The Library Basement
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Tag Percival Everett

Readings for April 2016

Novel streak!

The Land Across by Gene Wolfe

I happened across a positive review of Gene Wolfe's Book of the New Sun and decided to check it out. As it happened my local library branch did not have that particular work, but did have some more recent of his novels. I was honestly unsure what to choose, so after some jacket perusal I went with The Land Across. It is the surreal story of a travel writer stranded in a generic eastern European nation. Grafton suffers successive misadventures at the hands of the bureaucracy and the occult. Let the reader decide which threat is more dire.

Now I'm not one to put much stock in review blurbs. However, Gene Wolfe has the amazing distinction of being called the sci-fi/fantasy community's Melville by Ursula K. LeGuin. I was sold.

The Land Across is one of those novels where I have a particular issue: I really enjoy my reading experience, but I progress slowly. In this case I dragged through and eventually took a break to read My Struggle Book Four. Then I picked Wolfe up again and finished it. I love Wolfe's voice and I love the tone of this book. But for some reason I was not compelled to turn pages. Gass is another author with whom I had this struggle, but later enjoyed tremendously. So I'll try another by Wolfe, maybe the original recommendation.

Assumption by Percival Everett

After Glyph I went directly back to the Percival Everett well. Assumption is comprised of three novellas centered on the same small town policy deputy in the U.S. Southwest. Now I'll give this note in hopes it'll save another reader the confusion I suffered: Assumption is three discrete stories, not three acts in the same arc. I was confused in reading because I was looking for a link from the first story in the second before I more-carefully read the back cover description.

Do you like detective stories? Do you like deconstructing detective story tropes? Check it out. I really enjoyed it. Recommended.

Periodicals

  • Harper's March 2016

Readings for March 2016

I have gotten into a streak of reading novels, which is nice.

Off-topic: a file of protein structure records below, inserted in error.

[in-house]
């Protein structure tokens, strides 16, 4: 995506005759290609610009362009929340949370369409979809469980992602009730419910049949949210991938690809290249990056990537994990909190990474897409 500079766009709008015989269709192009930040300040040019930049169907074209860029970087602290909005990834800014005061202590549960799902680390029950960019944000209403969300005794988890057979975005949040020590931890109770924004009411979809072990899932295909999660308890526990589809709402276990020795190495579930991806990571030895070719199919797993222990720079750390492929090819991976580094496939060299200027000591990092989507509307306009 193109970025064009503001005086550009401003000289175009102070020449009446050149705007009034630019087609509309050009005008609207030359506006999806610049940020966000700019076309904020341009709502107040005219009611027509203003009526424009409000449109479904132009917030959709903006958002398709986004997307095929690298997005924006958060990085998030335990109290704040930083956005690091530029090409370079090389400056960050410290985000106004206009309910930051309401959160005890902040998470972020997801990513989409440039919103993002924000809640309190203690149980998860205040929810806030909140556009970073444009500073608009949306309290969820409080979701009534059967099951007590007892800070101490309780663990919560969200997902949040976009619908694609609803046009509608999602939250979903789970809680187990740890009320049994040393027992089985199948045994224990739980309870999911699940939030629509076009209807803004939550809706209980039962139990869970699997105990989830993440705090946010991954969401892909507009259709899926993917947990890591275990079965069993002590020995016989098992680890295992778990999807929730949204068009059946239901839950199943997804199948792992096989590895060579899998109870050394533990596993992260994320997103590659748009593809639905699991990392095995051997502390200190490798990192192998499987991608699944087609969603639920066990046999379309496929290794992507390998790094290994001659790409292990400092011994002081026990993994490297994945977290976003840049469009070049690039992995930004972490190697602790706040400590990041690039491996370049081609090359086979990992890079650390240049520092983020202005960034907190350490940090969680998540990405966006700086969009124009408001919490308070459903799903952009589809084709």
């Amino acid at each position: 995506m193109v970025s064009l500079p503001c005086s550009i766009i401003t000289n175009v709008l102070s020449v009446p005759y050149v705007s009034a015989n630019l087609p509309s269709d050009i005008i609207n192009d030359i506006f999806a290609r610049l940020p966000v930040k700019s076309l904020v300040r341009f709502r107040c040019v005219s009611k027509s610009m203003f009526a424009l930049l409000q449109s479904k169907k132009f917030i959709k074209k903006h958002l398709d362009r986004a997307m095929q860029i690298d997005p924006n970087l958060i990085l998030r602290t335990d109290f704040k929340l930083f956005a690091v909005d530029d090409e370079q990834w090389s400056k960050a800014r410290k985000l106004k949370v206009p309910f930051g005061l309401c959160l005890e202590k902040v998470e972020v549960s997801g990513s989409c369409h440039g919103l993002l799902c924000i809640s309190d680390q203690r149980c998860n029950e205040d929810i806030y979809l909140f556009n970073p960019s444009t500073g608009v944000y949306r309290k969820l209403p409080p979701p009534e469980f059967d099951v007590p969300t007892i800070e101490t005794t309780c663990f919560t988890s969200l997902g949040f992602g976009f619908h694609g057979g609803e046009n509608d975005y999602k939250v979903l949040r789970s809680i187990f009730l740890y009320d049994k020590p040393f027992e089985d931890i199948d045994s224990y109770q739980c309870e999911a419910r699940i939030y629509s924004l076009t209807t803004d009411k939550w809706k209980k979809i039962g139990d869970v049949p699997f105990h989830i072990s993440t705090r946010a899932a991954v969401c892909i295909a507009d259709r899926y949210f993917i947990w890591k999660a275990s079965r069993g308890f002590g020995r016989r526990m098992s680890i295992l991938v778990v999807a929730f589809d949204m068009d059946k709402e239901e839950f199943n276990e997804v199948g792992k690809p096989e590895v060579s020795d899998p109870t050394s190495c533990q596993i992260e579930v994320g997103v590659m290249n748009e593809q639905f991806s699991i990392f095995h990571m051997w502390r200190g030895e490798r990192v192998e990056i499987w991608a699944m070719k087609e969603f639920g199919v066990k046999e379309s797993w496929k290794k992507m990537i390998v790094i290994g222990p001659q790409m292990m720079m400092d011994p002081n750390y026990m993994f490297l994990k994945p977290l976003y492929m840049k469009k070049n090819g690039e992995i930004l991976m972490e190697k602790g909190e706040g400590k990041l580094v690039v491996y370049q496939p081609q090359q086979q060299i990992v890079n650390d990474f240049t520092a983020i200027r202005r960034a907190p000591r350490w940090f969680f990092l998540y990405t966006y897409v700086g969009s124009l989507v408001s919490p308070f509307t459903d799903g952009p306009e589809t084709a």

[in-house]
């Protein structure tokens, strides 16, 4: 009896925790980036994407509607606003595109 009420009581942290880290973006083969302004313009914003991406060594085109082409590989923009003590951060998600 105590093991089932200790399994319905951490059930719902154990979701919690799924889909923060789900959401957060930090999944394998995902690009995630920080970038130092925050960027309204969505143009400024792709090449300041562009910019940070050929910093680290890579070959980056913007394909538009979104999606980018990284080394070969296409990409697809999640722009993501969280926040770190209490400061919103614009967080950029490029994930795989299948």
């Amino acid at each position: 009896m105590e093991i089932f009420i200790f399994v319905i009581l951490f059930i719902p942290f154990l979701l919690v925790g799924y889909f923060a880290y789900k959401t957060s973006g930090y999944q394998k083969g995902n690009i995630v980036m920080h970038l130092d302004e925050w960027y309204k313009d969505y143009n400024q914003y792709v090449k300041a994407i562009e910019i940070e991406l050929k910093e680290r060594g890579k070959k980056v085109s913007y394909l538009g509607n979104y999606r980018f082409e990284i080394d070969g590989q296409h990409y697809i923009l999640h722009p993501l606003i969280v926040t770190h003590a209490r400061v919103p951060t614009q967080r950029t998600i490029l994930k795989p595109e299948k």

Glyph by Percival Everett

Everett is one of the authors I had on my "to try" list, so I grabbed a Glyph, a slim, fairly-recently published work. It is the farcical story of a an infant prodigy who doesn't deign to talk, but writes with a skill both startling and amazing to the adults in his world. Needless to say this draws interest from a number of fronts, and before long we're treated to the literary version of a baby outsmarting his kidnappers, a la the "Baby's Day Out" film. But it's better than that, of course. Really Everett draws together themes of childhood, race, and parental love to provide a rich subtext for the zany antics.

I'll recommend it, especially for its brevity, as an easy way to step in to Everett. I've already logged another by him, as you'll see next month.

My Struggle: Book 4 by Karl Ove Knausgaard

I am one of those shameless Karl Ove Knausgaard fans of whom it has become hip to make fun. I discovered that the fourth installment of My Struggle had been published in English, so I took a detour on the way to another meeting to pop into Powell's and purchase it. I was late to the meeting. I suppose that means I'm an addict, as the Knausgaard habit is affecting my responsibilities in the rest of my life.

The theme of this work is so simple: a young man trying to get lucky. At first it seems so cliche for a memoir, but then it really is foundational to the ego of a young man, isn't it? This volume interweaves the Quest with his last two years of secondary school and a year working as a teacher in Northern Norway.

As always, Knausgaard's recollections have the effect of stirring up my own memories of my youth, sometimes dredging up things I haven't recalled for years. On the whole it is a good thing, but can be uncomfortable as well. And zooming in to a young man's first year of independence - and the seemingly-boundless potential lying ahead - has the peculiar effect of forcing the reader to also consider "what could have been"?

Recommended of course, and I can't wait until the next volume drops. Maybe I'll be the only one in a tent on the sidewalk, waiting to buy it on its first day.

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